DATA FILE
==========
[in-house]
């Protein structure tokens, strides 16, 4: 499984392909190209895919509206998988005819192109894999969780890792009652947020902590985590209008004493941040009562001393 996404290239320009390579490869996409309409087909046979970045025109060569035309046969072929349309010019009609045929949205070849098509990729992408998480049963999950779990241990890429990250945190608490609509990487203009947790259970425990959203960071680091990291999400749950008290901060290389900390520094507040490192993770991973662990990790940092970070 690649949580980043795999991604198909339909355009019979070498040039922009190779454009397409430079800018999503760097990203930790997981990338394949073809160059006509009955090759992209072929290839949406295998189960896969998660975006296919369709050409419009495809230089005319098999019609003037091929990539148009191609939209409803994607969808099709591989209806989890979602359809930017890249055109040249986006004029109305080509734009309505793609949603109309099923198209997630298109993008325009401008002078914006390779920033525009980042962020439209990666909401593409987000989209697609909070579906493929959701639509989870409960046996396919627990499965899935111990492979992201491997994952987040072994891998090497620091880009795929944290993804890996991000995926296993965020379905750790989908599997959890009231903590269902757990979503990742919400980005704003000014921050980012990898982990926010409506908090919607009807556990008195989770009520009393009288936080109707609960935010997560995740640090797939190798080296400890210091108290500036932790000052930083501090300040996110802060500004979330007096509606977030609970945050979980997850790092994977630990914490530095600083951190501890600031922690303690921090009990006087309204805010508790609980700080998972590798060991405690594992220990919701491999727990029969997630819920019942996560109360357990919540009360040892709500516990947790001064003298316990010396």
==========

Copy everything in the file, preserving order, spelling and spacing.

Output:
[in-house]
């Protein structure tokens, strides 16, 4: 499984392909190209895919509206998988005819192109894999969780890792009652947020902590985590209008004493941040009562001393 996404290239320009390579490869996409309409087909046979970045025109060569035309046969072929349309010019009609045929949205070849098509990729992408998480049963999950779990241990890429990250945190608490609509990487203009947790259970425990959203960071680091990291999400749950008290901060290389900390520094507040490192993770991973662990990790940092970070 690649949580980043795999991604198909339909355009019979070498040039922009190779454009397409430079800018999503760097990203930790997981990338394949073809160059006509009955090759992209072929290839949406295998189960896969998660975006296919369709050409419009495809230089005319098999019609003037091929990539148009191609939209409803994607969808099709591989209806989890979602359809930017890249055109040249986006004029109305080509734009309505793609949603109309099923198209997630298109993008325009401008002078914006390779920033525009980042962020439209990666909401593409987000989209697609909070579906493929959701639509989870409960046996396919627990499965899935111990492979992201491997994952987040072994891998090497620091880009795929944290993804890996991000995926296993965020379905750790989908599997959890009231903590269902757990979503990742919400980005704003000014921050980012990898982990926010409506908090919607009807556990008195989770009520009393009288936080109707609960935010997560995740640090797939190798080296400890210091108290500036932790000052930083501090300040996110802060500004979330007096509606977030609970945050979980997850790092994977630990914490530095600083951190501890600031922690303690921090009990006087309204805010508790609980700080998972590798060991405690594992220990919701491999727990029969997630819920019942996560109360357990919540009360040892709500516990947790001064003298316990010396």